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Research article2004Peer reviewed

The influence of soil temperature on transpiration: a plot scale manipulation in a young Scots pine stand

Mellander PE, Bishop K, Lundmark T


Classic studies have stressed the importance of forest management for soil frost and the dynamics of soil warming during spring. But, we know very little about the potential loss of forest production due to cold soils. Liquid soil water may not be available to trees due to cold soil conditions, thus reducing transpiration and photosynthesis. We believe that these effects need to be quantified in order to keep silvicultural practices from inadvertently reducing forest growth through effects on soil temperature. In order to test this hypothesis it is important to know more about water uptake in the field by trees in cold environments. The snow cover was manipulated on plots in a young stand of Pinus sylvestris L. to create plots with different timings of soil warming. Soil profile temperature and liquid water content, as well as snow and frost depths, were measured together with tree physiological parameters such as sap flow, stomatal conductance and needle water potential. The study has confirmed the importance of the soil temperature for tree water uptake when soil warming was delayed beyond the start of growing season as defined by air temperature. The absence of frost (and hence the presence of liquid water) was not sufficient to enable water uptake. It was rather elevation of soil temperature above zero in the upper soil layers that was required for substantial water uptake, in combination with other site factors. Below ca. +8 degreesC, soil temperature was a factor in the restriction of transpiration, explained by a lower stomatal conductance and likely decreased root permeability. The effect of a certain soil temperature was not the same at different times due to its interaction with aboveground factors such as air temperature and day-length. The effect of low soil temperature increased with the persistence of low temperatures after the start of the growing season. The timings of soil warming induced by our study were within the spatial and inter-annual variation of soil warming in this region. Thus, we conclude that influences of forest management on soil temperature can affect the transpiration deficit during spring, with potential implications for forest productivity. (C) 2004 Elsevier B.V. All rights reserved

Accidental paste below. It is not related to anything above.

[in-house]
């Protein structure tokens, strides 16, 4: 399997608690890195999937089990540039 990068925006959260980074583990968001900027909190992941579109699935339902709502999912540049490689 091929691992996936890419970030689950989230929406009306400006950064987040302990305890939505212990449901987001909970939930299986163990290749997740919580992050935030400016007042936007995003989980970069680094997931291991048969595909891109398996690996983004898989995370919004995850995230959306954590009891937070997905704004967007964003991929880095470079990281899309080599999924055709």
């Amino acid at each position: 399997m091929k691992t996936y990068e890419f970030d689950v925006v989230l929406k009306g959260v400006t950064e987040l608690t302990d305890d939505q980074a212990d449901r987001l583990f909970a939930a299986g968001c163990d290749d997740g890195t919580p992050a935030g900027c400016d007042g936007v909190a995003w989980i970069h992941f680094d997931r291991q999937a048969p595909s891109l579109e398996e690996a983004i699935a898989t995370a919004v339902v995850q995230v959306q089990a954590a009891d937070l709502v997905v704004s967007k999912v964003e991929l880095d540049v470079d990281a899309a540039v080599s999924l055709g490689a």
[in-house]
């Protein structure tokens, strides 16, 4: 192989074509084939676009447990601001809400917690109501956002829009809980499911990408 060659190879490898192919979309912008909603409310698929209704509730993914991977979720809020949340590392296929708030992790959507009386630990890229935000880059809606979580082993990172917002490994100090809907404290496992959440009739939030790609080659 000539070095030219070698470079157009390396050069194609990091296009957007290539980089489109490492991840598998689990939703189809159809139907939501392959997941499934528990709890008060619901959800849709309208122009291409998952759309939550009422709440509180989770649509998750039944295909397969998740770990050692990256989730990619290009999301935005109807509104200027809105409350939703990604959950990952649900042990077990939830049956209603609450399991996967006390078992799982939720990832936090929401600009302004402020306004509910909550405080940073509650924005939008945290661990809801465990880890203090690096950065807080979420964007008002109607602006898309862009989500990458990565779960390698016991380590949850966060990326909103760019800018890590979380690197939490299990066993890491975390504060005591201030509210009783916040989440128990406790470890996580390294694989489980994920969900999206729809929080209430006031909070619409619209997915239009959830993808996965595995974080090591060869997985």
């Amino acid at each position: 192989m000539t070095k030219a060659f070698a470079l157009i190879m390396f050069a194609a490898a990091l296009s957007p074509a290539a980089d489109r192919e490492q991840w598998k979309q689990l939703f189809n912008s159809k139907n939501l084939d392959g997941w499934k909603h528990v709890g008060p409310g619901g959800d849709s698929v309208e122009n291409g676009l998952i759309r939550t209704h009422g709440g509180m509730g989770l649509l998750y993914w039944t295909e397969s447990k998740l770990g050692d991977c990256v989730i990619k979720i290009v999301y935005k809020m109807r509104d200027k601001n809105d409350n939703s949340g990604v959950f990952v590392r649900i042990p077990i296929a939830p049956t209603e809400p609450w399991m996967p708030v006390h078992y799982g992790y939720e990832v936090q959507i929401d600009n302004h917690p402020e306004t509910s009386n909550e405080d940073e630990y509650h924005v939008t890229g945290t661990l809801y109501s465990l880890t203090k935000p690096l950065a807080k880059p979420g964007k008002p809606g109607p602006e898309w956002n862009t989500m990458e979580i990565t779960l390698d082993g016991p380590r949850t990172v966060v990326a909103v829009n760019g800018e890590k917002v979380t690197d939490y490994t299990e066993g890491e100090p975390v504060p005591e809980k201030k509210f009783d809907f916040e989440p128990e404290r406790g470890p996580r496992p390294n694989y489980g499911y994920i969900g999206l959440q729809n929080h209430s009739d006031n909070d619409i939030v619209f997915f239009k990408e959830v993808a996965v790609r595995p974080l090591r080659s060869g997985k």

Published in

Forest Ecology and Management
2004, Volume: 195, number: 1-2, pages: 15-28